Messing about on e-bikes
Transport takes one of the biggest bites out of the household budget.
The better part of $15 dollars in every $100.
I take that number from the basket of goods and services which Statistics New Zealand uses to calculate inflation.
It’s not surprising so many spend so much on transport. Cars rule in Auckland, followed by public transport. Bikes come in a distant third.
Cars rule because Auckland is a big, hilly city making biking gruelling.
I’ve cycled to work for years, but I recognise not everyone feels as warmly as I do about calorie-burning, hard-cardio exercise.
But rapidly-advancing e-bike technology could open cycle commuting to more people.
During my morning ride I see more and more folk breezing along on e-bikes
I became curious, and cheekily phoned electricity retailer Mercury, which is making a big thing of e-bikes, to ask to borrow one.
It was gracious enough to lend me a rather fruitylooking, bright yellow machine.
I felt a bit conspicuous on it, and since then have tried out (and preferred) some distinctly more masculine machines at Bikes and Barbers in Auckland.
E-bikes turbo-charge your pedalling with power from an electric motor powered by batteries you recharge at an ordinary power point.
The super-strength they give you takes all the worst Not every family has two cars Take an e-bike test-ride Buying a cheap bike is a false economy
bits out of cycling, but leaves in all the good bits. Hills are easier, acceleration faster, and average speed higher.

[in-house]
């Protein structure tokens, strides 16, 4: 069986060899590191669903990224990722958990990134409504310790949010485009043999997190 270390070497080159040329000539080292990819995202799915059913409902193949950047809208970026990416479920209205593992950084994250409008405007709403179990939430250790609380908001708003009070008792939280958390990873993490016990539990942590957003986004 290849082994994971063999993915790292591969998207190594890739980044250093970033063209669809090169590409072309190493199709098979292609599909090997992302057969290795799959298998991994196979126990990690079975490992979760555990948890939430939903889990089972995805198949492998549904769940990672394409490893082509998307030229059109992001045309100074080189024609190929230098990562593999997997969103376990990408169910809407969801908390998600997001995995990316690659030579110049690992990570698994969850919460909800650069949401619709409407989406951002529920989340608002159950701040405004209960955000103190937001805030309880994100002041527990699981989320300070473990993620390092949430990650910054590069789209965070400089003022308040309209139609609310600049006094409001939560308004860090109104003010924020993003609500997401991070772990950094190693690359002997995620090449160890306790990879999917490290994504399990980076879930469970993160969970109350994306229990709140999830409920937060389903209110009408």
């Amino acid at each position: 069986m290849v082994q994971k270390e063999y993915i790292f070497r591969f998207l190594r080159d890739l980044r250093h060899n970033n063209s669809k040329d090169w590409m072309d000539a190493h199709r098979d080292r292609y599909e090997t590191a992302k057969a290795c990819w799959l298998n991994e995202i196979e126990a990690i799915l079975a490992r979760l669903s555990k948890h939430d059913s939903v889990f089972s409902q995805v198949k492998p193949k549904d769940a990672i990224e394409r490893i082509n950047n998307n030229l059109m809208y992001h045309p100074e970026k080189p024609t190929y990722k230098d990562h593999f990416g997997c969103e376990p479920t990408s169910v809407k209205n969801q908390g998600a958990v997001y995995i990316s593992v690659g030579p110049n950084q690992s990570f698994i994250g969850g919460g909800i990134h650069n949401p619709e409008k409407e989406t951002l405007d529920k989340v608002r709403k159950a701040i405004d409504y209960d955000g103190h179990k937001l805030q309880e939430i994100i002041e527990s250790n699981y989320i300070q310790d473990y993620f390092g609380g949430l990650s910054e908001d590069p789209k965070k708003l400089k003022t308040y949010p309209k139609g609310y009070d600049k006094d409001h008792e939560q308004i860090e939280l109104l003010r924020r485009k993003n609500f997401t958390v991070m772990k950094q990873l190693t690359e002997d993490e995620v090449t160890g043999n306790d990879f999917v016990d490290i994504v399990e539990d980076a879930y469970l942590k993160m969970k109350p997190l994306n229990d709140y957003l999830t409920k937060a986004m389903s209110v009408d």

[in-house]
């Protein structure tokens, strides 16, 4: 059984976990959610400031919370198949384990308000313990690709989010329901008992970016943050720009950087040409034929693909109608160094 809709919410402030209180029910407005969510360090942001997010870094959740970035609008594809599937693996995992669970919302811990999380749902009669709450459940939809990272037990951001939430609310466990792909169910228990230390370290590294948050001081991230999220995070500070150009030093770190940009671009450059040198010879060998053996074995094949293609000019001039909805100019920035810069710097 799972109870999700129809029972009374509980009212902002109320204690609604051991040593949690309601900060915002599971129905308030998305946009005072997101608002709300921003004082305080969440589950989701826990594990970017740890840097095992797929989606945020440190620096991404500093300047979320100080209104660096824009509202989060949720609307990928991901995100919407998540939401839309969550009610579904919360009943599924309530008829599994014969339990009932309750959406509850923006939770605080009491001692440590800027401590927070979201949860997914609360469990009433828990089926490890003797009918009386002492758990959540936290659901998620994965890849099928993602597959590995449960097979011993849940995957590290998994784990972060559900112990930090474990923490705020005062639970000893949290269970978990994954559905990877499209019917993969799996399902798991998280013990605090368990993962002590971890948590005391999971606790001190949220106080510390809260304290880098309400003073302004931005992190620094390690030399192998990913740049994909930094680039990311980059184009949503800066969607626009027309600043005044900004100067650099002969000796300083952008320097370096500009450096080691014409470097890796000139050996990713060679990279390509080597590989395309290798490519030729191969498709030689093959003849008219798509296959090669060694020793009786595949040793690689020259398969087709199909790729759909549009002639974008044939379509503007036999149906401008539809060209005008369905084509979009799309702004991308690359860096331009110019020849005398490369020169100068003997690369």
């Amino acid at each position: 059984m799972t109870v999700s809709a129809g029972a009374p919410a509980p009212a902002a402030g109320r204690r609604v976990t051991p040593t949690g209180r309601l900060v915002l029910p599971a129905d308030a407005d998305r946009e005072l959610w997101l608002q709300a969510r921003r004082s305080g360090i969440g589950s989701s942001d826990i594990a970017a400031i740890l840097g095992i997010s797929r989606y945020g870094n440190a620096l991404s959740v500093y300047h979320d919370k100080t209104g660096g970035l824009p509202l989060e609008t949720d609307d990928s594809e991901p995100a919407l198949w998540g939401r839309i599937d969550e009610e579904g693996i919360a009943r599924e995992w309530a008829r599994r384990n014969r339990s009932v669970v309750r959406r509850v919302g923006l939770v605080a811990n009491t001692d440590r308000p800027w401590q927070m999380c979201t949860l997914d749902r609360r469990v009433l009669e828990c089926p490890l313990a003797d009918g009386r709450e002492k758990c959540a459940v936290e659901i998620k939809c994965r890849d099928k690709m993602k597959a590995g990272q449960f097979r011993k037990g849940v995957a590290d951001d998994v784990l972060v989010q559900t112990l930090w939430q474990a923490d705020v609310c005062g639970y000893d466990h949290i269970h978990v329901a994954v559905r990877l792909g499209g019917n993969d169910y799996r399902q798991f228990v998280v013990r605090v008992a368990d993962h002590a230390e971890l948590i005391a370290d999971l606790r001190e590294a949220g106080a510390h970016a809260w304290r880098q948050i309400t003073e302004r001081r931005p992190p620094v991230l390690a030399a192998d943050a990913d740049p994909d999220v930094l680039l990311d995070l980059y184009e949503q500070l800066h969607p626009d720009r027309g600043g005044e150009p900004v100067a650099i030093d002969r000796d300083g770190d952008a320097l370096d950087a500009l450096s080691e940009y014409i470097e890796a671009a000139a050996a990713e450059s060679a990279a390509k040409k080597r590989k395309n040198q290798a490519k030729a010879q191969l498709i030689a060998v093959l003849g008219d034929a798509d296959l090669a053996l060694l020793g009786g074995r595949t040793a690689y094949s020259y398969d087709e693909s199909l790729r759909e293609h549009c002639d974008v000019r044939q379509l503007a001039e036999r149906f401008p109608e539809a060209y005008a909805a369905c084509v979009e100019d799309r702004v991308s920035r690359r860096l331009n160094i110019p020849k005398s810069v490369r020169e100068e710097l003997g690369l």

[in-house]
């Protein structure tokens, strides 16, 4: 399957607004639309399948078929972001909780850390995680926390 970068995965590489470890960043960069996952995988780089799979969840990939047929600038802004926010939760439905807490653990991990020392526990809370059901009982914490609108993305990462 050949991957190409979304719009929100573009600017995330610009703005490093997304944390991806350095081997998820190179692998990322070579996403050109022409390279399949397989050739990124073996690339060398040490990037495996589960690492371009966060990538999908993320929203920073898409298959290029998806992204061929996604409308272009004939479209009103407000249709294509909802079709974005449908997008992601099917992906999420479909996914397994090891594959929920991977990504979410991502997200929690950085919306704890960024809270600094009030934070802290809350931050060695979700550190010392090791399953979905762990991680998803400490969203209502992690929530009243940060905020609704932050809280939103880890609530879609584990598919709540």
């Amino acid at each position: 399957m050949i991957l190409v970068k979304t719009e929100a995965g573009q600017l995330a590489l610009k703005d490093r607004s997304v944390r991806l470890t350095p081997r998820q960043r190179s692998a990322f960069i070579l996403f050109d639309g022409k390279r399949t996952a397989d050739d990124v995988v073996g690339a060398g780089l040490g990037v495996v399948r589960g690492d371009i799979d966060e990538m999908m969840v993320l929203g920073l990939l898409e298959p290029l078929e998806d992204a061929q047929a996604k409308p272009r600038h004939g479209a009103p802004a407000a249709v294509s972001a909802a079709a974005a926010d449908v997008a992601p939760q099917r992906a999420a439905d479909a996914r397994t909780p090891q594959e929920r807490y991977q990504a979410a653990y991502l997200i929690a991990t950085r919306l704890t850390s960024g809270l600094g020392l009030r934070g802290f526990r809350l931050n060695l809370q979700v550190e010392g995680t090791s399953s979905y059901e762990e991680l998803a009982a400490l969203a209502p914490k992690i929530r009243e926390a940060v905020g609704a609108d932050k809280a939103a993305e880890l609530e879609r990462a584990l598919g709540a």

They make biking easier to do and easier to love.
A study by Norway’s Institute of Transport Economics found people travel further and more often on e-bikes. The average length of the trips was doubled from just under 5km to just over 10.
My Mercury loaner cut my commute time from Epsom to Ponsonby by about a third, and I reckon halved the effort.
For families with one worker within 6-7km of work, e-bikes are suddenly a very real option for households sick of paying to register, WOF, insure, repair, and fill two cars with petrol.
With the cost of living in Auckland having risen far faster than I believe is caught by the inflation figures, twocar ownership is rapidly looking beyond many household budgets, especially of people trying to save for a house deposit, with rent to pay, or a frighteningly huge mortgage to service.
Mercury says e-bike battery recharging works out around 10 cents per 100kms of pedalling.
They may be cheap to run, but they aren’t cheap to buy.
The decent ones start at around $3000-$3500, and that’s not including things like a good bike lock and helmet.
That’s a lot of money, unless you pay for it from the proceeds of selling one of the household’s cars.
Beware though, there is some heinous rubbish on the market so do your homework, and do plenty of testriding!
One day I will own an e-bike, but I won’t be buying one for the foreseeable future.
My trusty mountain bike keeps me fit and staves off middle-age spread, so I’ll leave my money in the bank, and the e-bikes in the shop.
The face says it all! I liked the e-bike Mercury lent me, but it was a bit on the yellow side for my taste.